Lockheed Martin’s profit rose to a forecast-beating $US 933m ($996m) in the first quarter and the company has raised its 2014 earnings guidance.
Dow Jones newswires reports that this is an increase of 23c per cent over the profit of $US761m ($811) for the same period last year.
The world's largest defence contractor is currently undertaking restructuring and has a record order backlog from an in-demand portfolio of fighter jets and missile-defence systems. This has helped to minimise it from the current weakness in the military budgets of the US and Europe.
As The Guardian reports, the news comes as Prime Minister Tony Abbott and defence minister, David Johnston prepare to announce the $12.4bn purchase of 58 F-35 Joint Strike Fighters in Canberra today.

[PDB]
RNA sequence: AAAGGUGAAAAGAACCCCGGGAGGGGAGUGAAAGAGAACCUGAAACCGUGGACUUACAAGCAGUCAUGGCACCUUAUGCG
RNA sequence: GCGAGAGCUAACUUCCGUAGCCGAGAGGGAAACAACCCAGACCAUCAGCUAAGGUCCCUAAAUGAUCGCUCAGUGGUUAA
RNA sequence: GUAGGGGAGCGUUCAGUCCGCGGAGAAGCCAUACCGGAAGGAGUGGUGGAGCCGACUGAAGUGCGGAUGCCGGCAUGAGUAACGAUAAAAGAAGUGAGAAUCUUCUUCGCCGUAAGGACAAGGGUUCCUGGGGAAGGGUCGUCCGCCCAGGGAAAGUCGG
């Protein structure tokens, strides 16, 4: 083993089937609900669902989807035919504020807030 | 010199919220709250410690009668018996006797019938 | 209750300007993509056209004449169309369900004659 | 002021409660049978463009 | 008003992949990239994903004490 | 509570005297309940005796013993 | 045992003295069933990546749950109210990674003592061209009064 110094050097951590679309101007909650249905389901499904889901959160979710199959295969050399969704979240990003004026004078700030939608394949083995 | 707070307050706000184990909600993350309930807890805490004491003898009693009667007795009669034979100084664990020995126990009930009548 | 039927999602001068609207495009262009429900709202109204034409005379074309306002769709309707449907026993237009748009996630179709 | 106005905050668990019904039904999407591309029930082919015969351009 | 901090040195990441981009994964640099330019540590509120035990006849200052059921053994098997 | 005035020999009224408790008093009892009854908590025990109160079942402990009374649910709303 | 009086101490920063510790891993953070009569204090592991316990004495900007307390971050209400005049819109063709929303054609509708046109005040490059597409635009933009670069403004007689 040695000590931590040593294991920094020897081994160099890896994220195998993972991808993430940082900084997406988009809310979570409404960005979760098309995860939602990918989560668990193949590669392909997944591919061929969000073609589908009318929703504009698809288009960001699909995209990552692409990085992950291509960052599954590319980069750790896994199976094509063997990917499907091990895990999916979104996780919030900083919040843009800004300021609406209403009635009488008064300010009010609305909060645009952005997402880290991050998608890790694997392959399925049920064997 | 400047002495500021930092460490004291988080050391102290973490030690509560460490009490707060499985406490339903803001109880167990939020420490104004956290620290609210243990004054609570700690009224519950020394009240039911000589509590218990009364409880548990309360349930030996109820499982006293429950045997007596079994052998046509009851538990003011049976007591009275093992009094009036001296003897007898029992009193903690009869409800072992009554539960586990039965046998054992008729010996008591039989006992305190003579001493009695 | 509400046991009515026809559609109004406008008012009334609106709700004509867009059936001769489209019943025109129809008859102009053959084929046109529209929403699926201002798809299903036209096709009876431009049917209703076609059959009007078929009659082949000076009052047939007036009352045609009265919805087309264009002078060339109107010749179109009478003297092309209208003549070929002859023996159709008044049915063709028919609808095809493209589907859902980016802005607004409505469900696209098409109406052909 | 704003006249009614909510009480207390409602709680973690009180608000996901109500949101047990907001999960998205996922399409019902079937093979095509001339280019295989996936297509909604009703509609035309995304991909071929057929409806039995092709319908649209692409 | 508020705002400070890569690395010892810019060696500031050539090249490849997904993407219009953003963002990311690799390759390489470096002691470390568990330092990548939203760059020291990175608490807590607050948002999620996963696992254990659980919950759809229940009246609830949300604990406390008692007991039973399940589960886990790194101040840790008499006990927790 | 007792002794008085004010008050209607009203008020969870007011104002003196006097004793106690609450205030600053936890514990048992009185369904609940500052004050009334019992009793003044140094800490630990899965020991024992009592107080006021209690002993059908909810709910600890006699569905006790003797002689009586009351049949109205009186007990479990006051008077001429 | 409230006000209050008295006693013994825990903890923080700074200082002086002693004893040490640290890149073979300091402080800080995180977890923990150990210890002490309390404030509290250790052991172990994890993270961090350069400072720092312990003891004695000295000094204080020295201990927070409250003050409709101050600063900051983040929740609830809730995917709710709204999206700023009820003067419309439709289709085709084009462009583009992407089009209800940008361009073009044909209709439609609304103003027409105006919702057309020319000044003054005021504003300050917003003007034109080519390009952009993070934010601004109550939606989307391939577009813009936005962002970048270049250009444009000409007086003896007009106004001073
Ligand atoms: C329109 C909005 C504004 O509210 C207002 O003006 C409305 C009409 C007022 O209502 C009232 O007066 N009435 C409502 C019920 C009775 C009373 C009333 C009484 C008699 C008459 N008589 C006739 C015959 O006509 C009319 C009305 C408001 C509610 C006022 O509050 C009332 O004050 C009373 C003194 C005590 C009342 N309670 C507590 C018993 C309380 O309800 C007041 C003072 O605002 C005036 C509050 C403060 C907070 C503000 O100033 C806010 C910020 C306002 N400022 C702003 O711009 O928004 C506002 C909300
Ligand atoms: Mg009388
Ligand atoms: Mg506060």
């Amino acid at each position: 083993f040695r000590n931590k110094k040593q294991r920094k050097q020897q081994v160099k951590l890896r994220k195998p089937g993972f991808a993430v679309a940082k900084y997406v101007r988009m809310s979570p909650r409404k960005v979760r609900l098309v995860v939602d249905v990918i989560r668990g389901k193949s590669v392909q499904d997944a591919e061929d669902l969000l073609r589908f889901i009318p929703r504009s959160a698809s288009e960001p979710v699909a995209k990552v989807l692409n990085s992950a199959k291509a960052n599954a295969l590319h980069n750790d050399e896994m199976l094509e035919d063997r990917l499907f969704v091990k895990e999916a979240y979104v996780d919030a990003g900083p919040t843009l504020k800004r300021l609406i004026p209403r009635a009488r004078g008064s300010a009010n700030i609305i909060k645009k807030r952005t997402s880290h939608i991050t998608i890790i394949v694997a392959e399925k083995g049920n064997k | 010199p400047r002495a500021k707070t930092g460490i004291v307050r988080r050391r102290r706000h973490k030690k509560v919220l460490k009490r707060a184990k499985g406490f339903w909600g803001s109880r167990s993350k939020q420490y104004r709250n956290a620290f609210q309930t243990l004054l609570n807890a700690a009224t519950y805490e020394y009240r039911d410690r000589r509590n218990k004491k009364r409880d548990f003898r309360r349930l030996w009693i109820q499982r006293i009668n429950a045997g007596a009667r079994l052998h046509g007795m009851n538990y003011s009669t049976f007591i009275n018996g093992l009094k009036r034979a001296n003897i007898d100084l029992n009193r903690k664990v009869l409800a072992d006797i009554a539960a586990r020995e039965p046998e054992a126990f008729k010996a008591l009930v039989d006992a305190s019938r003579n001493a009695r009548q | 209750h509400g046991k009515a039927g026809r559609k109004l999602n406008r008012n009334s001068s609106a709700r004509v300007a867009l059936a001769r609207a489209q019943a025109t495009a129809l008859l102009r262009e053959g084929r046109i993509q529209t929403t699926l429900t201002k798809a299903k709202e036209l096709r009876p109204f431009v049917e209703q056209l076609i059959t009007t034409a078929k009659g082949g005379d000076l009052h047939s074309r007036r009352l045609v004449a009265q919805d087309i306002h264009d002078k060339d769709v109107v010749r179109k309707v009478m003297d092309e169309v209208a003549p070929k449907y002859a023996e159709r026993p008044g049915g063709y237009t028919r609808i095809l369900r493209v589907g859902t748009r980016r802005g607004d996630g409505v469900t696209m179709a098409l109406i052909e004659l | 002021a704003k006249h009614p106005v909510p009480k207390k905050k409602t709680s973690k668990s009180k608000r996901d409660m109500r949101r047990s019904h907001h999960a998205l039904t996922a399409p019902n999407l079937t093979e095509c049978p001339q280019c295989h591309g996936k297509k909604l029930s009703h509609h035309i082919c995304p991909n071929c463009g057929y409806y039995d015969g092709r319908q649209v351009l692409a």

The purchase will add to the two fighter jets already bought and the 12 already ordered. By 2050, the F-35 fleet will include 72 jets. The government will decide within in a few years whether to buy another 28 and bring the total to 100.
The Royal Australian Airforce (RAAF) will take their first delivery of the F-35 in 2018. It will begin service in 2020.
“This takes us to a fifth generation of fighter aircraft, obviously the region does not have a fifth-generation aircraft at the moment,” Mr Johnston said.
“We see this aircraft as providing everything Australia needs in terms of aircraft capability until about 2050.”
Mr Abbott said that the purchase will benefit Australian economy and, specifically, it will be good for regional areas and the local defence industry.
According to the government, there will be benefits of about $1.5bn as a result of the purchase.